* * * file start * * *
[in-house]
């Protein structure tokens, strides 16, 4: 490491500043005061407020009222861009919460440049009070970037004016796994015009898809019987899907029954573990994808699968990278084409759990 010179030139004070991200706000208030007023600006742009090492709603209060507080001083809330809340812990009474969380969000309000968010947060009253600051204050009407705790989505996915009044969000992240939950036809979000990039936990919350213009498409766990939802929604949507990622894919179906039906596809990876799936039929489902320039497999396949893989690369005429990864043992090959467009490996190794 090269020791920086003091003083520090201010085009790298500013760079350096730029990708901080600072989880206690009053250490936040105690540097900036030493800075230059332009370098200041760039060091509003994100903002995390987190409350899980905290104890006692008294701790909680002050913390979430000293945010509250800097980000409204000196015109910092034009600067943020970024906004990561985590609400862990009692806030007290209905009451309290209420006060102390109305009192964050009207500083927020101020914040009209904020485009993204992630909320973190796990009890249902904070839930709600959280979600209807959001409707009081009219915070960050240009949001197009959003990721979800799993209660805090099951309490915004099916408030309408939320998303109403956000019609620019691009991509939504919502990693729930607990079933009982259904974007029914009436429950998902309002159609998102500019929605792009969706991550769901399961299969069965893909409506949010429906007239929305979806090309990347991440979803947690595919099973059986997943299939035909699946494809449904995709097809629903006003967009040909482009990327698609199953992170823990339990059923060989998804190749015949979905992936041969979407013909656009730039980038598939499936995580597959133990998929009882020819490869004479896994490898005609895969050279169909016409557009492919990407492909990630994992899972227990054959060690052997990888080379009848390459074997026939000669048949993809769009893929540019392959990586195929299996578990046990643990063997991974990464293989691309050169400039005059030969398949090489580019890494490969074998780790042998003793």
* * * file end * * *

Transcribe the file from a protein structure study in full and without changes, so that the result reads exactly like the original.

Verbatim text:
[in-house]
């Protein structure tokens, strides 16, 4: 490491500043005061407020009222861009919460440049009070970037004016796994015009898809019987899907029954573990994808699968990278084409759990 010179030139004070991200706000208030007023600006742009090492709603209060507080001083809330809340812990009474969380969000309000968010947060009253600051204050009407705790989505996915009044969000992240939950036809979000990039936990919350213009498409766990939802929604949507990622894919179906039906596809990876799936039929489902320039497999396949893989690369005429990864043992090959467009490996190794 090269020791920086003091003083520090201010085009790298500013760079350096730029990708901080600072989880206690009053250490936040105690540097900036030493800075230059332009370098200041760039060091509003994100903002995390987190409350899980905290104890006692008294701790909680002050913390979430000293945010509250800097980000409204000196015109910092034009600067943020970024906004990561985590609400862990009692806030007290209905009451309290209420006060102390109305009192964050009207500083927020101020914040009209904020485009993204992630909320973190796990009890249902904070839930709600959280979600209807959001409707009081009219915070960050240009949001197009959003990721979800799993209660805090099951309490915004099916408030309408939320998303109403956000019609620019691009991509939504919502990693729930607990079933009982259904974007029914009436429950998902309002159609998102500019929605792009969706991550769901399961299969069965893909409506949010429906007239929305979806090309990347991440979803947690595919099973059986997943299939035909699946494809449904995709097809629903006003967009040909482009990327698609199953992170823990339990059923060989998804190749015949979905992936041969979407013909656009730039980038598939499936995580597959133990998929009882020819490869004479896994490898005609895969050279169909016409557009492919990407492909990630994992899972227990054959060690052997990888080379009848390459074997026939000669048949993809769009893929540019392959990586195929299996578990046990643990063997991974990464293989691309050169400039005059030969398949090489580019890494490969074998780790042998003793």